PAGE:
German police test
3D-printed gun


German police to test 3D printed gun

News: police in Germany plan to 3D print a gun to test whether the weapon can pass through security checks undetected.

According to a report on GigaOM, police officers have bought a 3D printer and will also explore whether printed weapons could be used by the police themselves.

The news emerged in response to a question posed in parliament by Die Linke (The Left Party), the technology website reported.

"The government said the police wanted to see whether ne’er-do-wells could actually make plastic guns that could be smuggled onto planes, and also whether the police might find a use for such technology themselves," GigaOM said.

German police to test 3D printed gun
Cody Wilson's 3D printed Liberator gun - CAD designs for the gun were downloaded over 100,000 times whilst available online.

The news follows reports that Australian police downloaded and 3D printed their own handgun earlier this year, using materials worth $35. Officers in the Australian state of New South Wales found that the gun fired a bullet 17 centimetres into a standard firing block, but it exploded when it was discharged.

New South Wales police commissioner Andrew Scipione made the announcement at a press conference on 24 May and warned the public about the threat posed by 3D printed weaponry.

"Make no mistake, not only are these things undetectable, untraceable, cheap and easy to make, but they will kill," said Scipione at the time. Here's the full speech:

3D printed guns have been making headlines since May 2013, when Cody Wilson, founder of Texas-based Defence Distributed made the CAD designs of a 3D printable handgun available online. The blueprints for the gun, called Liberator, were downloaded over 100,000 times in the two days after they were uploaded to the organisation's website.

Two days after the first 3D printed plastic gun was successfully fired in Texas, the US Department of Defense Trade Controls removed the files from online public access.

In October last year, open-source design expert Ronen Kadushin warned Dezeen that affordable 3D printers could one day "print ammunition for an army". He added: "This is a very, very dangerous situation."

Dezeen has reported on the rise of 3D-printed weaponry in our print-on-demand publication Print Shift, which also looks at how the technology is being adapted to architecture, design, food, fashion and other fields.

See all our stories about 3D printing »

  • Ronen Kadushin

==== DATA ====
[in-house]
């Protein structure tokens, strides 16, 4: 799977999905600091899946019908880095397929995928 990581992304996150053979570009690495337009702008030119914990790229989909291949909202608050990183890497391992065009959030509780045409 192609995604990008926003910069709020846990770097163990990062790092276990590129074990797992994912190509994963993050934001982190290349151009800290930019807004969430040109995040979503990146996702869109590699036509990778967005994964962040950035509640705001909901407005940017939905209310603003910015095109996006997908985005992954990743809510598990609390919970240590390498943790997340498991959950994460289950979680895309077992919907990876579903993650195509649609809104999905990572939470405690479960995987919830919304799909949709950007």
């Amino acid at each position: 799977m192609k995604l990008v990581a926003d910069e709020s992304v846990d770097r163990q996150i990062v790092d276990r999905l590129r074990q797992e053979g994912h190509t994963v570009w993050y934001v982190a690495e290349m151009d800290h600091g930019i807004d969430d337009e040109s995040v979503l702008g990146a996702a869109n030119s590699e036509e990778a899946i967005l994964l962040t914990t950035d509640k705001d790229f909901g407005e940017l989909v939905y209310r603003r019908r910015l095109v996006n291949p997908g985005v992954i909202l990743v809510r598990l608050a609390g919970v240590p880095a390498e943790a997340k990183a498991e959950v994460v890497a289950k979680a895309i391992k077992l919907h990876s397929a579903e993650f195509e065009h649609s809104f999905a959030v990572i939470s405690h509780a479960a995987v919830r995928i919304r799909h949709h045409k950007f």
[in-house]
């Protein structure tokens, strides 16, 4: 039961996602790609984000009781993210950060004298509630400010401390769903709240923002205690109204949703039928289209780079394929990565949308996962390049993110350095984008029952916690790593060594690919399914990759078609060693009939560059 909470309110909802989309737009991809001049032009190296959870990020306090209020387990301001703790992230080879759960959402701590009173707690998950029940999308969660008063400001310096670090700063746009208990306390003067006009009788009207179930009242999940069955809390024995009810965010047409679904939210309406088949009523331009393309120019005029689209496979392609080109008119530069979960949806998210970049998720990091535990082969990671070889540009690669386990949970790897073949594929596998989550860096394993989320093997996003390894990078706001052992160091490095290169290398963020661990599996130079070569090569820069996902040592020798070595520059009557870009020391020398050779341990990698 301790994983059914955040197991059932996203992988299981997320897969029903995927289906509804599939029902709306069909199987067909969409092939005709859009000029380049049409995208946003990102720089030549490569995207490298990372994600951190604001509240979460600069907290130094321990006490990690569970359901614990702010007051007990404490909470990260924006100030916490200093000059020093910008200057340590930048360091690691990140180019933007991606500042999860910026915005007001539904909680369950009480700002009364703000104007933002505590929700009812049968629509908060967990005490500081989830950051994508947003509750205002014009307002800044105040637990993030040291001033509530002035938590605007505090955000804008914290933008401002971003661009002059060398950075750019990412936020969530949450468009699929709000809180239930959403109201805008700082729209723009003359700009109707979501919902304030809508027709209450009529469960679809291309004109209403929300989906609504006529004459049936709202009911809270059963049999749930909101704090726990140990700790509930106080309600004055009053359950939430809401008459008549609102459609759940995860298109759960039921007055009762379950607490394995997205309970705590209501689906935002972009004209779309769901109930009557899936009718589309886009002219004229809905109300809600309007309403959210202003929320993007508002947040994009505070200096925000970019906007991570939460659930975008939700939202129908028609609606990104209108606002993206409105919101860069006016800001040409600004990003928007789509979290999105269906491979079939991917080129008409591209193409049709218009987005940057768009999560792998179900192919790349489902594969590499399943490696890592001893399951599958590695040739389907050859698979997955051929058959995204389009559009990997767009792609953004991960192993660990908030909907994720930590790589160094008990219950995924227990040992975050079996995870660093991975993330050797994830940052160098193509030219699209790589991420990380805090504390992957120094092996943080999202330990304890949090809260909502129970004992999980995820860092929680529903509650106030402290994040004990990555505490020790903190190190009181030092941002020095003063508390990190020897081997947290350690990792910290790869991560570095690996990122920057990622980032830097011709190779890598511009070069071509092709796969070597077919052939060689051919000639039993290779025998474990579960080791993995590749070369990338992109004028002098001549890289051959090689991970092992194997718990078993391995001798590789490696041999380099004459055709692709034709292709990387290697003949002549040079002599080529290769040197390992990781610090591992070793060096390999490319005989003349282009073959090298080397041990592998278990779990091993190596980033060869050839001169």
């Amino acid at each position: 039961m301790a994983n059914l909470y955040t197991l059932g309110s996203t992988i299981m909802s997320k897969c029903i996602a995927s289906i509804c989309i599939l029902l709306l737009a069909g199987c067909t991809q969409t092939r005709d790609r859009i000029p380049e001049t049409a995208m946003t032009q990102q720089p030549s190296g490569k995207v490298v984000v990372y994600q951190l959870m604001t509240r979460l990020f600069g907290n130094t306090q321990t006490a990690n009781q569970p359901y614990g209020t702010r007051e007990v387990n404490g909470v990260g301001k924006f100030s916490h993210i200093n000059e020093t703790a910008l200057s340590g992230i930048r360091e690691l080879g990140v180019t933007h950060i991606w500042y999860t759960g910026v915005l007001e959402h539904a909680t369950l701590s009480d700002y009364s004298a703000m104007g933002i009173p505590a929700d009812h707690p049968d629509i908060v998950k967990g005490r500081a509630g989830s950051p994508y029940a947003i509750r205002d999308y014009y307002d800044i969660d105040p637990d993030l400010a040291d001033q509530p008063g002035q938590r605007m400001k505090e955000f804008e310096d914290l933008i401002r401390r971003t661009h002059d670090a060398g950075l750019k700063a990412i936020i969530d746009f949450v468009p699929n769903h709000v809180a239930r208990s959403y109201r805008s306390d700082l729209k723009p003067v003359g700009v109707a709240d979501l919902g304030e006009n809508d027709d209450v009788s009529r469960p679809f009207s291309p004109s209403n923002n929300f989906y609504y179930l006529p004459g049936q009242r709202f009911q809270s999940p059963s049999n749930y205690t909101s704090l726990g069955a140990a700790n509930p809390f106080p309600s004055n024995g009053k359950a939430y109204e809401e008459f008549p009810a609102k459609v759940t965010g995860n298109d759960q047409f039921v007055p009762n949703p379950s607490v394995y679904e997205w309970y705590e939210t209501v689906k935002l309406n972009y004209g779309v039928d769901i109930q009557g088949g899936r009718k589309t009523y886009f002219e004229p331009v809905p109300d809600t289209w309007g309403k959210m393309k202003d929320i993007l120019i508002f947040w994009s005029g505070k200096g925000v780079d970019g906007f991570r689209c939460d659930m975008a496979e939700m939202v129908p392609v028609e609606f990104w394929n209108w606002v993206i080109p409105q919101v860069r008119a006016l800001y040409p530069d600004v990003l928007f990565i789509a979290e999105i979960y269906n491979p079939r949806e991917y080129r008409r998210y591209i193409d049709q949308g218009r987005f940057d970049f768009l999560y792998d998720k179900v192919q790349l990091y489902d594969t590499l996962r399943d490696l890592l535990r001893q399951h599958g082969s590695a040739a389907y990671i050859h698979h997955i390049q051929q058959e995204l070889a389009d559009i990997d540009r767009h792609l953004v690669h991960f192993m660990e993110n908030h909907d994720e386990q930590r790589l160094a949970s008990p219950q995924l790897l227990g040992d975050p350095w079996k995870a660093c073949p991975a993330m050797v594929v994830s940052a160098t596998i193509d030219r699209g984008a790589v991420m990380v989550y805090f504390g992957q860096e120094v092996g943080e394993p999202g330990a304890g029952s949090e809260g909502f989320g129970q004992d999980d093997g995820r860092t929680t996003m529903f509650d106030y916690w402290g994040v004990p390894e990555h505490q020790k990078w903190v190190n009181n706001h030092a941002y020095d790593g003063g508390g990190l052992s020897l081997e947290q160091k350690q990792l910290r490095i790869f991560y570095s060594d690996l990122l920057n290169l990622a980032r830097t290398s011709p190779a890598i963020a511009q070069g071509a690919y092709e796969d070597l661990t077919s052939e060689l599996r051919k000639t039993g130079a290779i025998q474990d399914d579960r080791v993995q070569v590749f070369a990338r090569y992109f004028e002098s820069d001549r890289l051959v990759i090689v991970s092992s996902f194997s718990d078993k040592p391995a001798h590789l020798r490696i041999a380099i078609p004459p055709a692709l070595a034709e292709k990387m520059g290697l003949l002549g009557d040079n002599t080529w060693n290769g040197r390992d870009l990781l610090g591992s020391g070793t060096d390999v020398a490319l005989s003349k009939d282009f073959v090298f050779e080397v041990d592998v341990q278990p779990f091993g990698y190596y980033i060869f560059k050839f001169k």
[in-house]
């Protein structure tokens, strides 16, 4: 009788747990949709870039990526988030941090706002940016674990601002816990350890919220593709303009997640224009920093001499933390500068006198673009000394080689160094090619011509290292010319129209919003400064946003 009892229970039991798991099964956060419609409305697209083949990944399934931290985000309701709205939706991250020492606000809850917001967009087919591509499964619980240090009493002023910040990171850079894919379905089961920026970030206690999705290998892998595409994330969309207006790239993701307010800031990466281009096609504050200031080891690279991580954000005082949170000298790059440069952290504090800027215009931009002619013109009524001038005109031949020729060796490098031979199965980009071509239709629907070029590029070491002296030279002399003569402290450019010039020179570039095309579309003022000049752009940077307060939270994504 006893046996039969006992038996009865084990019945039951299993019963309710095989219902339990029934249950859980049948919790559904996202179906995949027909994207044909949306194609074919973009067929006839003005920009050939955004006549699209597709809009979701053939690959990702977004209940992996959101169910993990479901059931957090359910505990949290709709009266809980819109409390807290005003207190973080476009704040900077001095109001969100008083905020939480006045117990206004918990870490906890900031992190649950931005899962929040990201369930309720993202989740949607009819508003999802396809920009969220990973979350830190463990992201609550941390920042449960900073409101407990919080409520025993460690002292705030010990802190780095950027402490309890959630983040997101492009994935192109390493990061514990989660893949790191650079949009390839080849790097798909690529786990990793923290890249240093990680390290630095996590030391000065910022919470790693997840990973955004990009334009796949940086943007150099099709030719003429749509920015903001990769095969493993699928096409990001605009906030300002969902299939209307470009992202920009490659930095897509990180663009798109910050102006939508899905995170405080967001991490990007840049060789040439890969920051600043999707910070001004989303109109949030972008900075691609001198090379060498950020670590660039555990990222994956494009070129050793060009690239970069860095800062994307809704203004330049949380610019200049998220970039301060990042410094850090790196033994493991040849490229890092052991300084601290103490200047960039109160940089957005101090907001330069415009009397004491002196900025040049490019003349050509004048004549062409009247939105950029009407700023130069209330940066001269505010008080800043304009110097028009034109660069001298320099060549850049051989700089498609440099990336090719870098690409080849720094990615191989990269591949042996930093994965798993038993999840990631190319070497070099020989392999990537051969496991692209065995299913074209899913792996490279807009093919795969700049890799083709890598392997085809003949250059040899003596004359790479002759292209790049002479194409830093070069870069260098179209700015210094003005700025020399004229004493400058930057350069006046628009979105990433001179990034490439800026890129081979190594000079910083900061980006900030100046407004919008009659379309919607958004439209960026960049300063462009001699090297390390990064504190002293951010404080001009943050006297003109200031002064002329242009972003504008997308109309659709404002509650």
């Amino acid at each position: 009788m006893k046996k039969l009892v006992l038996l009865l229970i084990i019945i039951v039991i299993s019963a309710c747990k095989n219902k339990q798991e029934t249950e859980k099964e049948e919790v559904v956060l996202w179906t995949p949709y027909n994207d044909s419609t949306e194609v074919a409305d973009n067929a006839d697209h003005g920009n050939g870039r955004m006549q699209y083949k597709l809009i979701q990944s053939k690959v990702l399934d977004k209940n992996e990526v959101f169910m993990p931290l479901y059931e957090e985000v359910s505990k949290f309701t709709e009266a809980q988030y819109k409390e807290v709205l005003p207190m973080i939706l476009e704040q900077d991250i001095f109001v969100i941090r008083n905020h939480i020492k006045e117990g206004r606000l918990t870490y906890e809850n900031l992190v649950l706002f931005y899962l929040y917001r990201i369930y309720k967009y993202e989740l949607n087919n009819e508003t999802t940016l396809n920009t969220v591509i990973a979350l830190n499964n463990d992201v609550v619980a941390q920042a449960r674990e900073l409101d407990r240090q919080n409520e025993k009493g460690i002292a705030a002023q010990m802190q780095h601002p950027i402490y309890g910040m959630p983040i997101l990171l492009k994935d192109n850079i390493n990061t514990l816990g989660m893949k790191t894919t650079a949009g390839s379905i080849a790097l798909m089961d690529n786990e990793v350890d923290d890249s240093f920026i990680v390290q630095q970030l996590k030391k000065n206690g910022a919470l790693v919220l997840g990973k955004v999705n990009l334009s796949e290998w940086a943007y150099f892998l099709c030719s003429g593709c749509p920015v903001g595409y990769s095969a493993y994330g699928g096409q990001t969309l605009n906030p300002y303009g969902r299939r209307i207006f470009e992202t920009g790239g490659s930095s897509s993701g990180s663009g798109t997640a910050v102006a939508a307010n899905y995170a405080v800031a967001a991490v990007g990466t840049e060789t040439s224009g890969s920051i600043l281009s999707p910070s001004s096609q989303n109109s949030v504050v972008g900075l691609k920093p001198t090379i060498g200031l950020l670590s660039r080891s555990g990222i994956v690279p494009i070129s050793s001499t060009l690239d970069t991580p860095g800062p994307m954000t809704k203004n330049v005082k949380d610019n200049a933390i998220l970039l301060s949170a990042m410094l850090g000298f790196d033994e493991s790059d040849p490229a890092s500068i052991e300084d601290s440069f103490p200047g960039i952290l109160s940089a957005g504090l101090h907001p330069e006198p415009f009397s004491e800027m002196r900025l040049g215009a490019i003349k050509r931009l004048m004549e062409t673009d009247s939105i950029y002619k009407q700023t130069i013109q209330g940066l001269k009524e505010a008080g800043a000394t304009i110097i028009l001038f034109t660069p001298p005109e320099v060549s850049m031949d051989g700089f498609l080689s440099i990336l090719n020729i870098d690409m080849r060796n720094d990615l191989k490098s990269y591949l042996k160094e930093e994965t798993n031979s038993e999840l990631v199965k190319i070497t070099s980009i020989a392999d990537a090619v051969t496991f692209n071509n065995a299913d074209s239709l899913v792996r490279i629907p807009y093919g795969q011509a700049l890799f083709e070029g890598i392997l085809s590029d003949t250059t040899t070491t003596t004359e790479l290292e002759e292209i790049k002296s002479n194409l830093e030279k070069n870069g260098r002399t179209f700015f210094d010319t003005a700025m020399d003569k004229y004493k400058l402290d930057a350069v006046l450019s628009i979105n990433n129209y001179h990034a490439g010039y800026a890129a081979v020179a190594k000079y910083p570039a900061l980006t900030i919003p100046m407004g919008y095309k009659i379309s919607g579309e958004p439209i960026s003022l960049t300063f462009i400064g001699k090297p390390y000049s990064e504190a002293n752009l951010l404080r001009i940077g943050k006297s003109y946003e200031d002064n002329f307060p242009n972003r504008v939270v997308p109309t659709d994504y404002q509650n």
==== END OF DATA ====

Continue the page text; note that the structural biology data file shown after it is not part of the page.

My quote in the above piece is out of its context, making me sound as if I am against this so significant 3DP handgun project. I fully support it!

    Here is a fuller in context quote: “Kadushin said open-source design and the “maker” movement risked being tainted by misuse of new technologies. “All you need is one person that makes a 3D printed weapon, kills somebody with it, and then it goes to the press and the same bad press that hackers have will project onto makers,” he said. “This is a very, very dangerous situation.”

  • Shame on you for writing this nonsense! The US government and (ahem) “gun lobby” are up in arms (sorry) about the possibility that 3D printers could allow people to print their own guns without regulation. They are proposing regulation to limit 3D printer use.

    The US makes 6.5 million guns per year and imports (yes, imports) a further 3.25 million. 47% of US adults say they have a gun.

    Of the annual 14.5k homicides in the US (population 309 million), 8.3k (57%) are by gun. Of the 724 homicides in the UK (population 62 million), 27 (3.7%) are by gun. Guns are a good at killing people.

    The industry provides the US economy 33 billion a year and provides 220k jobs (that’s twice the payroll of General Motors). The Second amendment was a law passed in 1791 giving everyone the right to bear arms. In 1865 the US abolished slavery, until then slave owners had the right to cut off a runaway slaves foot or penis to make a point.

    Guns are good for killing people and making a lot of money in the US. Justifying profit through a 300 year-old law and pretending to care about danger to people from 3D printing when you allow yours to be sold for a few hundred bucks on every street corner!

    Apologies for the rant. But they can get their grubby hands off our 3D printing!

    • Chill

      Chill out dude.

  • Rolf

    Dezeen should be more sensitive and take up some social responsibility. Stop promoting all these self-made guns!

  • stupid

    This is ridiculous. You can make a gun out of parts bought from any hardware store. Much cheaper and easier to get hold of than a 3D printer.

  • JayCee

    It’s also quite easy and safer to machine a lower receiver – the only part of a gun that requires registration – using CAM technology that’s been around. All the other parts are readily available for purchase. Some assembly required. Ammunition for an army has always been ‘3D-printed’ using a standard press. This is also not regulated.

  • ErnieB

    When I was in high school, a long time ago, any kid who took a machine shop class had the skill to make a proper gun, but anybody could make a “zip gun” from wood, a broken off car antenna, a nail and a jar rubber.